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‘Like a Bad Horror Movie’: U.S. Weighs Reinstating Canadian Aluminum Tariffs

‘Like a Bad Horror Movie’: U.S. Weighs Reinstating Canadian Aluminum Tariffs


‘Like a Bad Horror Movie’: U.S. Weighs Reinstating Canadian Aluminum Tariffs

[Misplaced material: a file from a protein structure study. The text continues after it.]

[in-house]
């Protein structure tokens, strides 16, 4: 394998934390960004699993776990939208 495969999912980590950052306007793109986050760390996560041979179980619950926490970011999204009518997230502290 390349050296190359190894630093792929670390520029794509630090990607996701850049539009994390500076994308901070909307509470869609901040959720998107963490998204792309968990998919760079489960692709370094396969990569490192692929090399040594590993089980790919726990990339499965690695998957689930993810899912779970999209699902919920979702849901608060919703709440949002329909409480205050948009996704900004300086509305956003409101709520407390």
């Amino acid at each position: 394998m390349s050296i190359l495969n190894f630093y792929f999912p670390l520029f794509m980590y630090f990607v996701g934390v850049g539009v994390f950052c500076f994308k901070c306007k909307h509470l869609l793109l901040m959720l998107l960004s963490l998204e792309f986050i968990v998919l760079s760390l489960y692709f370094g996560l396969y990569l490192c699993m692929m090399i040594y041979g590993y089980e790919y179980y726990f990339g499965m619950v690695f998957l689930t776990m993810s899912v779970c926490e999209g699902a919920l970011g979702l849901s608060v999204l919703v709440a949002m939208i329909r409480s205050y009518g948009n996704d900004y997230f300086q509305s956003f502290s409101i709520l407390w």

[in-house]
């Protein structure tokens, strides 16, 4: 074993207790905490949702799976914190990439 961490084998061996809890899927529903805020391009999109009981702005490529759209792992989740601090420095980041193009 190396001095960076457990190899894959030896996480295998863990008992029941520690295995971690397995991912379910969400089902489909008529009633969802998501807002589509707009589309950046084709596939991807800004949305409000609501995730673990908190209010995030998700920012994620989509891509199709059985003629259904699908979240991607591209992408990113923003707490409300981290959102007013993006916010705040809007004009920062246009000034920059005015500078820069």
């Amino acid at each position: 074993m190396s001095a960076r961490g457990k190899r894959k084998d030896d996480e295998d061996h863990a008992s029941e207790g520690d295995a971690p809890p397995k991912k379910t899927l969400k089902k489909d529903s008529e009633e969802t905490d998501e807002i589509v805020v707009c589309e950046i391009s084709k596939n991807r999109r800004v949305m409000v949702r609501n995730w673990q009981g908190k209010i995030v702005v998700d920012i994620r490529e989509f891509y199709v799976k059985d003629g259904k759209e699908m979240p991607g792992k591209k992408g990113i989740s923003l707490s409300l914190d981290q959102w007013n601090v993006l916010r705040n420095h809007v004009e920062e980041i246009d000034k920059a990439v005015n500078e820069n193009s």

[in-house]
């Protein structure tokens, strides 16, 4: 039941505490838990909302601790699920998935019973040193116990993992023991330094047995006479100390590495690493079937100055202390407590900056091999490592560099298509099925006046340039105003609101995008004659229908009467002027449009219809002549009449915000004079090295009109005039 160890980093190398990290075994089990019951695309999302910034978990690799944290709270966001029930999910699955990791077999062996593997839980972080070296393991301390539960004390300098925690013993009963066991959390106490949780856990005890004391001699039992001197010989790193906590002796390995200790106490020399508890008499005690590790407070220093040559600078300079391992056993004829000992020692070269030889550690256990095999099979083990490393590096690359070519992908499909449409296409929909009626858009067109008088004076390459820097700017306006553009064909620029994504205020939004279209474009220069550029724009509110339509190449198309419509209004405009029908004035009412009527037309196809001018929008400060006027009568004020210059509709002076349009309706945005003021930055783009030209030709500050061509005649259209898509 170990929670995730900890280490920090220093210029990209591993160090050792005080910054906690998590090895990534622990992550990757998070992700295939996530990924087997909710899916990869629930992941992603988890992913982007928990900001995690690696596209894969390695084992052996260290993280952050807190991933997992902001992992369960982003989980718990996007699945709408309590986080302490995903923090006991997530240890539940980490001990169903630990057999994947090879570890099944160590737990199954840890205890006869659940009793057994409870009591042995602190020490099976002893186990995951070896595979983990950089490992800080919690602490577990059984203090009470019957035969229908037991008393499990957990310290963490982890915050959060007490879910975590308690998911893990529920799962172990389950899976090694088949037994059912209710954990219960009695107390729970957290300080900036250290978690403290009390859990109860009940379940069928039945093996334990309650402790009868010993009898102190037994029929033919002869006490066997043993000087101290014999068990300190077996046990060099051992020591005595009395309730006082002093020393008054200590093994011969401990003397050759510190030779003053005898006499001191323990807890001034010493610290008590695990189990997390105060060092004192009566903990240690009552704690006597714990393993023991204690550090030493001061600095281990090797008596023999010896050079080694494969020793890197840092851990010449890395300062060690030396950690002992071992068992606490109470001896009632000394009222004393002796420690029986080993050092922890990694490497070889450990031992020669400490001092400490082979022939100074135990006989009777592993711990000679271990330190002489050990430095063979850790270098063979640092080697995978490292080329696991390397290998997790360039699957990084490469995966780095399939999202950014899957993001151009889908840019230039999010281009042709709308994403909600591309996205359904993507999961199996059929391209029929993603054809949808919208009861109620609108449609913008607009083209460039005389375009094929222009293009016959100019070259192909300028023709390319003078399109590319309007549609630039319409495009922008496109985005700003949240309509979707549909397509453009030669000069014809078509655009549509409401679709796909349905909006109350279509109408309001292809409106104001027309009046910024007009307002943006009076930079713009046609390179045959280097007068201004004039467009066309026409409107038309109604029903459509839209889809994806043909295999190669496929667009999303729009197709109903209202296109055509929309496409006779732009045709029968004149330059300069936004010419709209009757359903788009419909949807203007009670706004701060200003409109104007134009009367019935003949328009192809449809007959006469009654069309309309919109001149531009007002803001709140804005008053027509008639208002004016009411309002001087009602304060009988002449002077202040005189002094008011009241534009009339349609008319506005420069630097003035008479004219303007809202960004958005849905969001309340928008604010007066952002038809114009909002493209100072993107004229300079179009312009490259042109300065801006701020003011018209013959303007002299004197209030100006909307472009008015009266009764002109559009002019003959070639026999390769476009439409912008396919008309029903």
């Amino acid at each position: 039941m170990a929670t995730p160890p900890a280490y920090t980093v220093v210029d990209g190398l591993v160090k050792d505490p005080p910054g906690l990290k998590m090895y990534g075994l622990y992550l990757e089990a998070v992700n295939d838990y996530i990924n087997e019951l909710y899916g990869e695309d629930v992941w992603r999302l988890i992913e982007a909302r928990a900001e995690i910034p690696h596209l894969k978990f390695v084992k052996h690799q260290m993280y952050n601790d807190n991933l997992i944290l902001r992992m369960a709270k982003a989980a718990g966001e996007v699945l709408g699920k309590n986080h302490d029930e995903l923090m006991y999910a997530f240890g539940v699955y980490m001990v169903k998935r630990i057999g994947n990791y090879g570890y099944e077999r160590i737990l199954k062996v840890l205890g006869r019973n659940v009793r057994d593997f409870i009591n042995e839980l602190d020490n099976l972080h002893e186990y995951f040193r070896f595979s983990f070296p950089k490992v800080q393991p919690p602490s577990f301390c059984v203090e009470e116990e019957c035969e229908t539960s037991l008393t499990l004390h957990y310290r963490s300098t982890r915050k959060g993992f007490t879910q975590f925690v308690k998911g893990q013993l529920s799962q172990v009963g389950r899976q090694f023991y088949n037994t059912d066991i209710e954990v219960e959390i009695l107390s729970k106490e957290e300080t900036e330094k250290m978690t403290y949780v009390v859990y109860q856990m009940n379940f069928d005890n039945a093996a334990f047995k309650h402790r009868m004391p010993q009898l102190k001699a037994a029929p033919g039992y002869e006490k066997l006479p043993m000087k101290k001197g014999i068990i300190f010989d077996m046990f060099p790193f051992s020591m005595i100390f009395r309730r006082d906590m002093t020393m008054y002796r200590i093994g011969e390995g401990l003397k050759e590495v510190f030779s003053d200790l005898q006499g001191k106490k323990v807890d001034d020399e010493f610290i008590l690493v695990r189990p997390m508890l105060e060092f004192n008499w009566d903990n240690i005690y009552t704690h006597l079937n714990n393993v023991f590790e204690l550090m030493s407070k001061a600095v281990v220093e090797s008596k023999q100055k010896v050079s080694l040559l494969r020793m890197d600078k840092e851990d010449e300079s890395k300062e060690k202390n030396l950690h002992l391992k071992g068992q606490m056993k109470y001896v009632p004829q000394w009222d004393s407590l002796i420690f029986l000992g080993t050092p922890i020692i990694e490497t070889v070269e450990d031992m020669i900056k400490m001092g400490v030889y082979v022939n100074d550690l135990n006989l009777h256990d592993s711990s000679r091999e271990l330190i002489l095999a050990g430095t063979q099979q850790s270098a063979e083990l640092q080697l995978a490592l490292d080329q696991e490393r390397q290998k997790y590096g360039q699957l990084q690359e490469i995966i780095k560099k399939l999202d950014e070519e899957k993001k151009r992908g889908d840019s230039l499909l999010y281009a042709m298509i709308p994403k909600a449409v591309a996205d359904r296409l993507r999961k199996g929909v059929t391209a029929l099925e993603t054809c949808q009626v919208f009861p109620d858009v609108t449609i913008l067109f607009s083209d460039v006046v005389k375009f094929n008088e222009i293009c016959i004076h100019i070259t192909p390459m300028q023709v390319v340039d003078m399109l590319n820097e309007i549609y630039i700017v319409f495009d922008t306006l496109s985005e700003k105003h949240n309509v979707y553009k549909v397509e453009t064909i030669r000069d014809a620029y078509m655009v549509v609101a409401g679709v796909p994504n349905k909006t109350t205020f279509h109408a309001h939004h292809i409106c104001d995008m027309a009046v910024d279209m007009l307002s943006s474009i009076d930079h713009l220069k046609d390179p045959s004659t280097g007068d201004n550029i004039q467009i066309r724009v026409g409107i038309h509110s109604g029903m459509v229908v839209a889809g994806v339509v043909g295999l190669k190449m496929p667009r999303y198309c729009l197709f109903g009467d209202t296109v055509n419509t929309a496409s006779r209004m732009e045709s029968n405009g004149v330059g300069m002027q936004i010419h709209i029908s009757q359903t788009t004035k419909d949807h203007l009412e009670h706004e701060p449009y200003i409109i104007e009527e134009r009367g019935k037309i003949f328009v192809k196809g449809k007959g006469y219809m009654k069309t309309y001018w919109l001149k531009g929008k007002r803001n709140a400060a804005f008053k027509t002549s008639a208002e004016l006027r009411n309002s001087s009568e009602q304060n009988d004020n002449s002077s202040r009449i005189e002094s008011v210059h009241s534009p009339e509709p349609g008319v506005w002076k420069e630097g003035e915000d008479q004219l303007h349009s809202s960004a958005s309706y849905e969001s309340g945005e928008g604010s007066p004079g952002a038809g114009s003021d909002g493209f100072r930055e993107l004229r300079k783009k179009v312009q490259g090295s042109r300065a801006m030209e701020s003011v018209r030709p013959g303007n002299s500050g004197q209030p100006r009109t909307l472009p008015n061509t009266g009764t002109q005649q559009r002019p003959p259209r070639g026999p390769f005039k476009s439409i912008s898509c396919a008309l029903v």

WASHINGTON — The Trump administration is weighing reimposing tariffs on Canadian aluminum over concerns about rising exports to the United States, a move that would strain ties and possibly incite Canadian retaliation just as a revised North American trade deal goes into effect.The tariffs would revive a bitter fight that complicated efforts to complete the United States-Mexico-Canada-Agreement, which goes into effect on July 1. To pave the way for that pact, the Trump administration agreed to drop tariffs it had imposed on aluminum and steel from Canada and Mexico but retained the right to reinstate levies if it observed a spike in metal imports.Imports of raw Canadian aluminum into the United States have increased since that agreement was signed. But Matt Meenan of the Aluminum Association, which represents U.S. and foreign-based companies that make up the vast majority of the industry, said the uptick was consistent with historical trends and “not particularly surprising given market fundamentals.”“We don’t think it warrants going back to the drawing board on all of this stuff — and certainly not a week before implementing U.S.M.C.A.,” Mr. Meenan said.Several companies that make aluminum in the United States have asked for greater protection. But business groups that have long opposed the tariffs were quick to criticize the move, saying the United States risked inciting another trade war at a critical moment.“Bringing back these tariffs would be like a bad horror movie,” said Neil Herrington, the senior vice president for the Americas at the U.S. Chamber of Commerce. “Canada will surely retaliate against U.S. exports. This is the wrong way to mark the entry into force of the new North American free trade agreement on July 1.”President Trump imposed tariffs on foreign steel and aluminum in 2018, an effort to shelter manufacturers like U.S. Steel and Century Aluminum. But the tariffs, which were imposed on national security grounds, rankled close American allies.Last May, the Trump administration agreed to exempt Canada and Mexico from the tariffs, a concession that ultimately helped bring to a close negotiations over revising the North American Free Trade Agreement. The deal contained a provision that allowed the United States to again raise tariffs in the event of a surge in imported products. The countries promised to carry out consultations if a surge occurred, and if those were not successful, the governments could impose a tariff of 25 percent on steel products or 10 percent on aluminum products.American officials have tried to persuade their Canadian counterparts to voluntarily restrain their own exports. Those discussions included a call Friday on between Kirsten Hillman, Canada’s ambassador to the United States, and senior officials with the Office of the United States Trade Representative.American officials told their Canadian counterparts that if the situation was left unresolved, the United States planned to move ahead with restrictions on Canadian aluminum as of July 1, according to people familiar with the discussions.The Office of the United States Trade Representative did not respond to requests for comment. Speaking at a virtual event on Tuesday, Ms. Hillman said that discussions were continuing over the issue, and that Canada firmly believed that their aluminum exports were not “hurting the U.S. market in any way.”“We’re emphasizing with our American friends the fact that we have this deep, mutually supportive industry, and that far from being harmful to the American aluminum sector, our aluminum exports are indeed a great help and benefit,” Ms. Hillman said.The return to tensions with Canada comes at a particularly delicate moment, as the Trump administration prepares to usher in its signature North American trade deal.The revised pact fulfills a key campaign promise for Mr. Trump by updating the quarter-century-old NAFTA with stronger protections for workers and new rules to encourage auto manufacturing in North America. It also contains a provision that was expected to bolster the continent’s metals production, by requiring least 70 percent of the steel and aluminum an automaker purchases to originate in North America.But in a congressional hearing last week, Mr. Trump’s top trade official indicated that the United States was readying challenges in areas where it believed Canada and Mexico might not be in compliance with the new agreement, including over Mexico’s treatment of labor issues and biotechnology products.“There are a number of things we’re looking at that are quite troubling,” the official, Robert E. Lighthizer, told the House Ways and Means Committee last Wednesday. “One of the reasons I wanted to get this into effect on July 1 was so we could start enforcing it.”Mark A. A. Warner, a Canadian and United States trade lawyer, said the dispute had arisen in part because “surge” was not clearly defined in the agreement the three countries reached.Tariffs on Canadian aluminum would be a “setback,” Mr. Warner said, but that “shouldn’t derail the Canada–U.S. relative trade détente leading up to the November election.”“It’s probably not in Canada’s interest to react in a way that makes it a bigger target for a cornered, mercurial president in search of new ways to return to his ‘golden oldies,’” Mr. Warner said.The tariffs have plenty of critics among the many industries that use aluminum to make other products, including cars, boats and beer kegs. Much of the aluminum industry, which is composed of multinational companies with operations around the world, also opposes the levies.Two companies with U.S. aluminum production, Century Aluminum and Magnitude 7 Metals, have urged the administration to reimpose tariffs.In May, the American Primary Aluminum Association, which represents the two companies, sent a letter to Mr. Lighthizer and Wilbur Ross, the commerce secretary, saying that an import surge from Canada was threatening the viability of their business.“The surge of Canadian metal has a caused the price to collapse and is endangering the future viability of the U.S. primary industry,” the letter said. Only a handful of aluminum smelters, which produce raw aluminum out of bauxite, still operate in the United States. In April, the aluminum giant Alcoa idled a smelter in Ferndale, Wash., saying that production there was “uncompetitive” based on current market conditions.Aluminum production is hugely energy intensive, and the industry has gradually migrated from the United States toward Canada, Iceland, Russia, the United Arab Emirates and other countries with ample petroleum, hydroelectric or geothermal power. China, which heavily subsidizes aluminum production, is also a major global producer.Since aluminum is vital for producing planes, cars and other products, the Trump administration has seen this exodus of aluminum smelters as a threat to national security, though critics of that view say the United States has a ready and secure supply of aluminum in Canada, an ally that fought in Afghanistan and elsewhere alongside U.S. forces.In a congressional hearing with Mr. Lighthizer last week, Representative Suzan DelBene, Democrat of Washington, said that closing the Alcoa smelter had put 700 people in her district out of work and she urged the administration to step up its efforts to address Chinese overcapacity.“It’s something we’re working on,” Mr. Lighthizer said. “The president did take a bold step when he put tariffs on. And the problem unfortunately is not just China, right, as you know well, it’s also a problem with Canada that we’re working on.”